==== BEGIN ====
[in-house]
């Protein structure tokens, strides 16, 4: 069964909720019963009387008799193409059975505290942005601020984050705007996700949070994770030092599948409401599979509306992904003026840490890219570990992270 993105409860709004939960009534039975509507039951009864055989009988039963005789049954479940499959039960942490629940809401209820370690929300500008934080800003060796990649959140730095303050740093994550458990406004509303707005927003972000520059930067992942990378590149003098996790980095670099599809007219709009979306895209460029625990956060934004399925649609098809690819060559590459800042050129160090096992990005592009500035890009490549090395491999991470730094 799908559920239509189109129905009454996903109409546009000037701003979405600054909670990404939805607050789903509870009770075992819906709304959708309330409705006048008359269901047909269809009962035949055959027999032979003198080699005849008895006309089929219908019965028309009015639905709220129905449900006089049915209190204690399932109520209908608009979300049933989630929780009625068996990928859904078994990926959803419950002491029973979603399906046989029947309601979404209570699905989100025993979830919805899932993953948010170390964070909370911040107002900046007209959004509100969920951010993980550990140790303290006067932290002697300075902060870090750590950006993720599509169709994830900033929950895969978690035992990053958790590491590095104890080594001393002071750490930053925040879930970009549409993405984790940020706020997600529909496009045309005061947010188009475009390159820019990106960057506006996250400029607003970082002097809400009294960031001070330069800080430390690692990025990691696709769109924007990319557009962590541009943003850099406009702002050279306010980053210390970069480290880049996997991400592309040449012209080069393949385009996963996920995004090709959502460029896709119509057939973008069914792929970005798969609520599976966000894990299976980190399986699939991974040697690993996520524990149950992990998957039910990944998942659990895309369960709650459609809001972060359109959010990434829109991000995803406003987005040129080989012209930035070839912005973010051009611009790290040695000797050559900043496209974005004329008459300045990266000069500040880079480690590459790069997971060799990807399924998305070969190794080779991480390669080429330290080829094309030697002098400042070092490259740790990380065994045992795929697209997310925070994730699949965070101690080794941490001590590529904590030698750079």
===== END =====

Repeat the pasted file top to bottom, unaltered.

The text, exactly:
[in-house]
């Protein structure tokens, strides 16, 4: 069964909720019963009387008799193409059975505290942005601020984050705007996700949070994770030092599948409401599979509306992904003026840490890219570990992270 993105409860709004939960009534039975509507039951009864055989009988039963005789049954479940499959039960942490629940809401209820370690929300500008934080800003060796990649959140730095303050740093994550458990406004509303707005927003972000520059930067992942990378590149003098996790980095670099599809007219709009979306895209460029625990956060934004399925649609098809690819060559590459800042050129160090096992990005592009500035890009490549090395491999991470730094 799908559920239509189109129905009454996903109409546009000037701003979405600054909670990404939805607050789903509870009770075992819906709304959708309330409705006048008359269901047909269809009962035949055959027999032979003198080699005849008895006309089929219908019965028309009015639905709220129905449900006089049915209190204690399932109520209908608009979300049933989630929780009625068996990928859904078994990926959803419950002491029973979603399906046989029947309601979404209570699905989100025993979830919805899932993953948010170390964070909370911040107002900046007209959004509100969920951010993980550990140790303290006067932290002697300075902060870090750590950006993720599509169709994830900033929950895969978690035992990053958790590491590095104890080594001393002071750490930053925040879930970009549409993405984790940020706020997600529909496009045309005061947010188009475009390159820019990106960057506006996250400029607003970082002097809400009294960031001070330069800080430390690692990025990691696709769109924007990319557009962590541009943003850099406009702002050279306010980053210390970069480290880049996997991400592309040449012209080069393949385009996963996920995004090709959502460029896709119509057939973008069914792929970005798969609520599976966000894990299976980190399986699939991974040697690993996520524990149950992990998957039910990944998942659990895309369960709650459609809001972060359109959010990434829109991000995803406003987005040129080989012209930035070839912005973010051009611009790290040695000797050559900043496209974005004329008459300045990266000069500040880079480690590459790069997971060799990807399924998305070969190794080779991480390669080429330290080829094309030697002098400042070092490259740790990380065994045992795929697209997310925070994730699949965070101690080794941490001590590529904590030698750079």